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Stat Med. 1999 May 30;18(10):1215-33.

Estimation and comparison of rates of change in longitudinal studies with informative drop-outs.

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Medical Statistics Unit, London School of Hygiene and Tropical Medicine, U.K.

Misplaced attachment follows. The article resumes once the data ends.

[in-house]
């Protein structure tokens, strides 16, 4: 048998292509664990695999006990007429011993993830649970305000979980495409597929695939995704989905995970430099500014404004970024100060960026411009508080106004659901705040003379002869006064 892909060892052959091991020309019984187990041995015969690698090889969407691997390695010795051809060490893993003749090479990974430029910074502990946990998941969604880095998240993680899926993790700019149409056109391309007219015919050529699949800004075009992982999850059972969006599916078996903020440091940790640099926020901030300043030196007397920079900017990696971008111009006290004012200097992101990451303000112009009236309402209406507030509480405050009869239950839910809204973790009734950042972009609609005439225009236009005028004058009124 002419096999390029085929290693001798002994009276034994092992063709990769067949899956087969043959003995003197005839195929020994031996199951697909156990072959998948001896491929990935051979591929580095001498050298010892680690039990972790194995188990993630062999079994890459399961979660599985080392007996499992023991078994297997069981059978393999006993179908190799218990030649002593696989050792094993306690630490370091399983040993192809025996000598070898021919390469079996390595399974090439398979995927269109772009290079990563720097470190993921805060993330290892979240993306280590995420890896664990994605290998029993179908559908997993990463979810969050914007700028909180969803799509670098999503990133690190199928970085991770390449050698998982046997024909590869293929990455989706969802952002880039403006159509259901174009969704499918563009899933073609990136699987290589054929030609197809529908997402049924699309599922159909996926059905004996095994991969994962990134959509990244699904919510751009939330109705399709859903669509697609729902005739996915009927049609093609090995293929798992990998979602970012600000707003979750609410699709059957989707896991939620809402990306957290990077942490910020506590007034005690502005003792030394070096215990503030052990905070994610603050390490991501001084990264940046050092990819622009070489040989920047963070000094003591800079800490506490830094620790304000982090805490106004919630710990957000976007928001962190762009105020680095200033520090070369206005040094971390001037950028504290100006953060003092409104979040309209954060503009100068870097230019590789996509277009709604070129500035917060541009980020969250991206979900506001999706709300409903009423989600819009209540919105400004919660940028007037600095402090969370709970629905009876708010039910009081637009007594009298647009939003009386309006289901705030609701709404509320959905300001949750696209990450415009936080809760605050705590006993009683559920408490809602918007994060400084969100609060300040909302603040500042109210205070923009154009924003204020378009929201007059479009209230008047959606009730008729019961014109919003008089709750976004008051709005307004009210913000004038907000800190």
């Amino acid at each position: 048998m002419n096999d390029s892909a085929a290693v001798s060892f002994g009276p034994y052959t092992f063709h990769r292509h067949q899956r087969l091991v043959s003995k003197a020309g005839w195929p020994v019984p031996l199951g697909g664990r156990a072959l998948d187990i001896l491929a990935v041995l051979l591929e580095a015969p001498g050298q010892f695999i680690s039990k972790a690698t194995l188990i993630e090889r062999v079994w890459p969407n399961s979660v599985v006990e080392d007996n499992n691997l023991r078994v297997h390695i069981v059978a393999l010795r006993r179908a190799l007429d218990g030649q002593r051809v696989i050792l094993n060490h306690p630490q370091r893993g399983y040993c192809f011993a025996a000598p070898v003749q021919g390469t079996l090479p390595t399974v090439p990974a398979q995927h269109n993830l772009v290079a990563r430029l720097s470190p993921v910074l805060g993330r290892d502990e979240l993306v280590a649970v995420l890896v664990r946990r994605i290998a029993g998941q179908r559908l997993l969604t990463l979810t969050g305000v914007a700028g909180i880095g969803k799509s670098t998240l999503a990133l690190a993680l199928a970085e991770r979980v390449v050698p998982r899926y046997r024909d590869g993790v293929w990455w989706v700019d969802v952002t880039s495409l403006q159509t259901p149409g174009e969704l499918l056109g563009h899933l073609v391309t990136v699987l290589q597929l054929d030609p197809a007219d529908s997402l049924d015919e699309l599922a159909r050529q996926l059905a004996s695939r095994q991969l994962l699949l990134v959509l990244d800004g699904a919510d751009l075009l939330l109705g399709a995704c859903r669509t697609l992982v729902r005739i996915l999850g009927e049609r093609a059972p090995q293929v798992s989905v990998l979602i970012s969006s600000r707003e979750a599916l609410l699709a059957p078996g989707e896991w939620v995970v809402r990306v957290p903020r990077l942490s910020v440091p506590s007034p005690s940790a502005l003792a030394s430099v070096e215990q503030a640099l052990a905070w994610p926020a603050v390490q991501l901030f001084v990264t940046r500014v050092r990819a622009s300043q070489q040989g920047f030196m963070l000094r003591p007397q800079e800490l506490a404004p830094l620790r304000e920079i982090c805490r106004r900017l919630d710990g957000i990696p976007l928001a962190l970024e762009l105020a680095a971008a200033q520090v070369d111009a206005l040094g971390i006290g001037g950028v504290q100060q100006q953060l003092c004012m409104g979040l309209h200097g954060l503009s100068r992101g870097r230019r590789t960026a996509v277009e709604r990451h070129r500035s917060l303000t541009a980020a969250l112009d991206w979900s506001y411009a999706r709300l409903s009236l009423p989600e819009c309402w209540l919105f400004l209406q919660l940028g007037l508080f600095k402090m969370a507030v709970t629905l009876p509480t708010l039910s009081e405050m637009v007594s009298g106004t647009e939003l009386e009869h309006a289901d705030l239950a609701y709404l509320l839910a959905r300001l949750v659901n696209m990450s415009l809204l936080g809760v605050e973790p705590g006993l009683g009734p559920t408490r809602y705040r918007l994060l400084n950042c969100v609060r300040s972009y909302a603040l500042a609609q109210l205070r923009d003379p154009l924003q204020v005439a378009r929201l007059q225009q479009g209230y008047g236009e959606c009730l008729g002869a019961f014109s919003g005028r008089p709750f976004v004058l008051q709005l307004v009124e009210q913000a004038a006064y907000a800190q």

Many cohort studies and clinical trials have designs which involve repeated measurements of disease markers. One problem in such longitudinal studies, when the primary interest is to estimate and to compare the evolution of a disease marker, is that planned data are not collected because of missing data due to missing visits and/or withdrawal or attrition (for example, death). Several methods to analyse such data are available, provided that the data are missing at random. However, serious biases can occur when missingness is informative. In such cases, one needs to apply methods that simultaneously model the observed data and the missingness process. In this paper we consider the problem of estimation of the rate of change of a disease marker in longitudinal studies, in which some subjects drop out prematurely (informatively) due to attrition, while others experience a non-informative drop-out process (end of study, withdrawal). We propose a method which combines a linear random effects model for the underlying pattern of the marker with a log-normal survival model for the informative drop-out process. Joint estimates are obtained through the restricted iterative generalized least squares method which are equivalent to restricted maximum likelihood estimates. A nested EM algorithm is applied to deal with censored survival data. The advantages of this method are: it provides a unified approach to estimate all the model parameters; it can effectively deal with irregular data (that is, measured at irregular time points), a complicated covariance structure and a complex underlying profile of the response variable; it does not entail such complex computation as would be required to maximize the joint likelihood. The method is illustrated by modelling CD4 count data in a clinical trial in patients with advanced HIV infection while its performance is tested by simulation studies.

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